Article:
Graphics card manufacturer Nvidia has revealed its minimum specs for running virtual reality on PC, along with a new scheme to highlight which of its products can handle the heavy processing workload.
Although 2016 may prove to be the year of virtual reality, the adoption costs are mounting up. Beyond buying a headset — such as Oculus Rift — many users will need significant system upgrades to utilise the technology, and the requirements won’t come cheap.
Nvidia’s recommended specs for an entry level experience comprise an Intel Core i5 4590 as the bare minimum CPU (which can be found for roughly £160 at time of writing), 8GB of RAM (anything from £40 to £60), two USB 3.0 ports, an HDMI 1.3 port and be running Windows 7 SP1 or later for the system OS. That last part is surprisingly low-end, especially given later versions of DirectX — necessary for PC gaming — no longer support the seven-year old system.
The real wallet-ruiner though is likely to be the graphics card, which will be the workhorse of any VR system. Nvidia has named its GTX 970 as the minimum requirement, despite being a powerful card in its own right and one of the company’s higher end products, available for approximately £270. Also compatible are the 980, 980Ti and Titan X cards, which cost roughly £400, £540, and £840 respectively. Laptop users have a sharper spike, with the 980 being the minimum needed for on-the-go desktop quality VR.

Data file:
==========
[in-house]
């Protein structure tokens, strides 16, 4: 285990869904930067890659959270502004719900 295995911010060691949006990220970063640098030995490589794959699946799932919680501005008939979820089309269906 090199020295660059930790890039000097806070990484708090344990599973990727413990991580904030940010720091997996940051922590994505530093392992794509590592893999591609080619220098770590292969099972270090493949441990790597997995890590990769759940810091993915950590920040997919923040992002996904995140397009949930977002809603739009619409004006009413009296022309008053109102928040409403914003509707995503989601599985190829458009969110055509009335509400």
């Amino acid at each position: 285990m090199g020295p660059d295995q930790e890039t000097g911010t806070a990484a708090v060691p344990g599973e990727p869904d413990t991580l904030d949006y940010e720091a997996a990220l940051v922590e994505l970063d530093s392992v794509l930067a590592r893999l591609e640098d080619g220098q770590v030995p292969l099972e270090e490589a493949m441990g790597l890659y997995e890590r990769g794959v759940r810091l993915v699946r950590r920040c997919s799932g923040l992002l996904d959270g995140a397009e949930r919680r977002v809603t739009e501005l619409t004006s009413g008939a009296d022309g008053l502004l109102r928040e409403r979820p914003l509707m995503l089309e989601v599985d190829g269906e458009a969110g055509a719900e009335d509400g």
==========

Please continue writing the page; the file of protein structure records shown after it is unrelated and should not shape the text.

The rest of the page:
Juggling all those less-than-sexy numbers is a potential minefield for less tech-savvy users, so Nvidia has also introduced a new branding scheme. Cards deemed powerful enough to run VR will carry a “GeForce GTX VR Ready” label going forwards, which should ease some consumer confusion. Even the more hardcore early adopters are likely to want some reassurance their purchases will do what they’re meant to, so it’s a welcome move.
Of course, Nvidia’s specs only reference its own products, but the official Oculus specs say an AMD 290 will also serve as a suitable entry point. Whichever camp you’re in, those minimum figures aren’t necessarily going to suffice for running virtual reality games though, just VR experiences.
For VR gaming, a GPU needs to produce two images, one for each eye, and each at (ideally) 90fps or higher, all while reacting to player actions and movements. That’s a lot more intensive than putting the viewer in a immersive but controlled environment, and likely to need higher-power machines to really suffice. Even the cutesy likes of Lucky’s Tale, bundled in with Oculus Rift, will likely place demands on gamers.
With high specs and a price to match, it may still be a while before VR reaches the mainstream.